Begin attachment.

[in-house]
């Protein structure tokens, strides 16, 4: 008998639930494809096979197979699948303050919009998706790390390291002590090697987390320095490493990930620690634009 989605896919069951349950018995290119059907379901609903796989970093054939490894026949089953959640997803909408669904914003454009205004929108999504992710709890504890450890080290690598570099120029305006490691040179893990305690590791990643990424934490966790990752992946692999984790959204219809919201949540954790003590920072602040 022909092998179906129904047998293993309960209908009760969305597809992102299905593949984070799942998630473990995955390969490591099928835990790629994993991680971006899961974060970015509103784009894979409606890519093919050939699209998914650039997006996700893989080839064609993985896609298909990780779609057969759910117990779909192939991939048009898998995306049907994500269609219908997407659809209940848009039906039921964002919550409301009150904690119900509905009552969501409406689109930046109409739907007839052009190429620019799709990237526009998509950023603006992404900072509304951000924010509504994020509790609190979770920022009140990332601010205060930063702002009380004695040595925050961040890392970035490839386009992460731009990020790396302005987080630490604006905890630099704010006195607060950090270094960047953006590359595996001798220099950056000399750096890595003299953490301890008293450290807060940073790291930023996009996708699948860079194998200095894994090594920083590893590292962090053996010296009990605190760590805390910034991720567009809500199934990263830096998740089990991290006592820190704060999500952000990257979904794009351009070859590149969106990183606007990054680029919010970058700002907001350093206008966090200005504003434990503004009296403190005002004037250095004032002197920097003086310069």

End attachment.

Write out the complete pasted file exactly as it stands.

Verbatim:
[in-house]
């Protein structure tokens, strides 16, 4: 008998639930494809096979197979699948303050919009998706790390390291002590090697987390320095490493990930620690634009 989605896919069951349950018995290119059907379901609903796989970093054939490894026949089953959640997803909408669904914003454009205004929108999504992710709890504890450890080290690598570099120029305006490691040179893990305690590791990643990424934490966790990752992946692999984790959204219809919201949540954790003590920072602040 022909092998179906129904047998293993309960209908009760969305597809992102299905593949984070799942998630473990995955390969490591099928835990790629994993991680971006899961974060970015509103784009894979409606890519093919050939699209998914650039997006996700893989080839064609993985896609298909990780779609057969759910117990779909192939991939048009898998995306049907994500269609219908997407659809209940848009039906039921964002919550409301009150904690119900509905009552969501409406689109930046109409739907007839052009190429620019799709990237526009998509950023603006992404900072509304951000924010509504994020509790609190979770920022009140990332601010205060930063702002009380004695040595925050961040890392970035490839386009992460731009990020790396302005987080630490604006905890630099704010006195607060950090270094960047953006590359595996001798220099950056000399750096890595003299953490301890008293450290807060940073790291930023996009996708699948860079194998200095894994090594920083590893590292962090053996010296009990605190760590805390910034991720567009809500199934990263830096998740089990991290006592820190704060999500952000990257979904794009351009070859590149969106990183606007990054680029919010970058700002907001350093206008966090200005504003434990503004009296403190005002004037250095004032002197920097003086310069």